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Domain and Range

We usually identify a function with its correspondence, as in the example above. However, a function consists of three parts: a domain, a range, and correspondence between them.


The domain of a function is the set of x values for which the function is defined.
For example, the function  is defined for all values of x ≠ 1, which causes division by zero. There is an infinite variety of functions with restricted domains, but only two types of restricted domains appear on the SAT: division by zero and even roots of negative numbers.
For example, the function  is defined only if x – 2 ≥ 0, or x ≥ 2. The two types of restrictions can be combined.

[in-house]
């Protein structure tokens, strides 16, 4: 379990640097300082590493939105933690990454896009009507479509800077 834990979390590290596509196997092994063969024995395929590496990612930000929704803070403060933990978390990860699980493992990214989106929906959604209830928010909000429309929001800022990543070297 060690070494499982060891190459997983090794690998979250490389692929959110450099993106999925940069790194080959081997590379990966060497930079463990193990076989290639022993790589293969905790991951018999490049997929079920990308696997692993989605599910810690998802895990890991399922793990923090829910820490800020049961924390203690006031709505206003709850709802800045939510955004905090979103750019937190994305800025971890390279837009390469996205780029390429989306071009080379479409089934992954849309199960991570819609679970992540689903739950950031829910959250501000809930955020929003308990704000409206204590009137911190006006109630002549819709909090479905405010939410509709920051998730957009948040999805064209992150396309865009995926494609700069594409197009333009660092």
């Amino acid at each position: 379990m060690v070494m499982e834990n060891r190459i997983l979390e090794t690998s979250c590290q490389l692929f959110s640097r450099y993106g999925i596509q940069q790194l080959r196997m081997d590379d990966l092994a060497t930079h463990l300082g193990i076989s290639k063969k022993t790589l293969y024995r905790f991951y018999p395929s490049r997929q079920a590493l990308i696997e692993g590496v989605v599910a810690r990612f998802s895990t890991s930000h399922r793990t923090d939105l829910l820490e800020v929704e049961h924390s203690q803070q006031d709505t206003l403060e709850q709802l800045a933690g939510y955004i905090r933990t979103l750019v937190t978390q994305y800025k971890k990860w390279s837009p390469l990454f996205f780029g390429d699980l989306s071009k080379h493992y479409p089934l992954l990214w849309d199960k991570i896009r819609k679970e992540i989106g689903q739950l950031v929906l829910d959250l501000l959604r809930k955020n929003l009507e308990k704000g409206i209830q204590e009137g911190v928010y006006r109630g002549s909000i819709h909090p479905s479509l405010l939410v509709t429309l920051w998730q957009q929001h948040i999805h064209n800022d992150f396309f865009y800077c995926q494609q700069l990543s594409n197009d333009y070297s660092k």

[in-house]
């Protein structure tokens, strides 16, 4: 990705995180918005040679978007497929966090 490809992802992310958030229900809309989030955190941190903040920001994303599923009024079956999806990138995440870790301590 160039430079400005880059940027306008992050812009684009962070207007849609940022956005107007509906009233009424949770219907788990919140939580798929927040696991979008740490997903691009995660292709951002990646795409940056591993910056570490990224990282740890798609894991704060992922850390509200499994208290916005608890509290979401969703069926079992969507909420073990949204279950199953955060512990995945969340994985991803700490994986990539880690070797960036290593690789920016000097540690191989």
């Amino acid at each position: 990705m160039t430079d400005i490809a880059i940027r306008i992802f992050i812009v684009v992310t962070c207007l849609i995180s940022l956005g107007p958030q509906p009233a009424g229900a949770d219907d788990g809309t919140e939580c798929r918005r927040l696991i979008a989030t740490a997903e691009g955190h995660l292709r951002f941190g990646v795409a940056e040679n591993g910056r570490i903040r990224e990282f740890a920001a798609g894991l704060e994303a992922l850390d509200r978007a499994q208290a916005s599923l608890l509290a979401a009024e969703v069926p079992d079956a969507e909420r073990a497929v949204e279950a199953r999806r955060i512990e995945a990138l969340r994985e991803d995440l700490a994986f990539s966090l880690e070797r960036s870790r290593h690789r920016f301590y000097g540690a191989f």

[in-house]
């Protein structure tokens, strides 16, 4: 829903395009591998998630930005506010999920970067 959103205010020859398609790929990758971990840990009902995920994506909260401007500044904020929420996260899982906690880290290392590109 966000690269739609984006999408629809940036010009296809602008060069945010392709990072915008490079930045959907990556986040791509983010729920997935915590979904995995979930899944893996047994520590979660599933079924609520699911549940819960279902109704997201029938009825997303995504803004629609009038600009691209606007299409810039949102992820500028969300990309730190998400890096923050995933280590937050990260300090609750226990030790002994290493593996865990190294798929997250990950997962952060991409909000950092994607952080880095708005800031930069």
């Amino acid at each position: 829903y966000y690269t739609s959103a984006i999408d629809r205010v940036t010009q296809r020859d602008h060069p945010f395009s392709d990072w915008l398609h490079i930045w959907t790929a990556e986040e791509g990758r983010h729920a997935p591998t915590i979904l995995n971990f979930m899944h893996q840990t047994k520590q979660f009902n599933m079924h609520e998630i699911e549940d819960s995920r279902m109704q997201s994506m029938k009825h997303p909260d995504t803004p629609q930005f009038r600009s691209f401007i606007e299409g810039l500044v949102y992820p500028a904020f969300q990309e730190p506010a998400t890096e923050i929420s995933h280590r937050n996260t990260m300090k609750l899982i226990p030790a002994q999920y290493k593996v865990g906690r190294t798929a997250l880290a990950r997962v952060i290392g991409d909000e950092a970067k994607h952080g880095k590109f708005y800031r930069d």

For example, . Here, x – 2 ≥ 0 since it’s under the square root symbol. Further x – 2 ≠ 0, or x ≠ 2, because that would cause division by zero. Hence, the domain is all x > 2.
The range of a function is the set of y values that are assigned to the x values in the domain.

For example, the range of the function y = f(x) = x2 is y ≥ 0 since a square is never negative. The range of the function y = f(x) = x2 + 1 is y ≥ 1 since x2 + 1 ≥ 1. You can always calculate the range of a function algebraically, but it is usually better to graph the function and read off its range from the y values of the graph.

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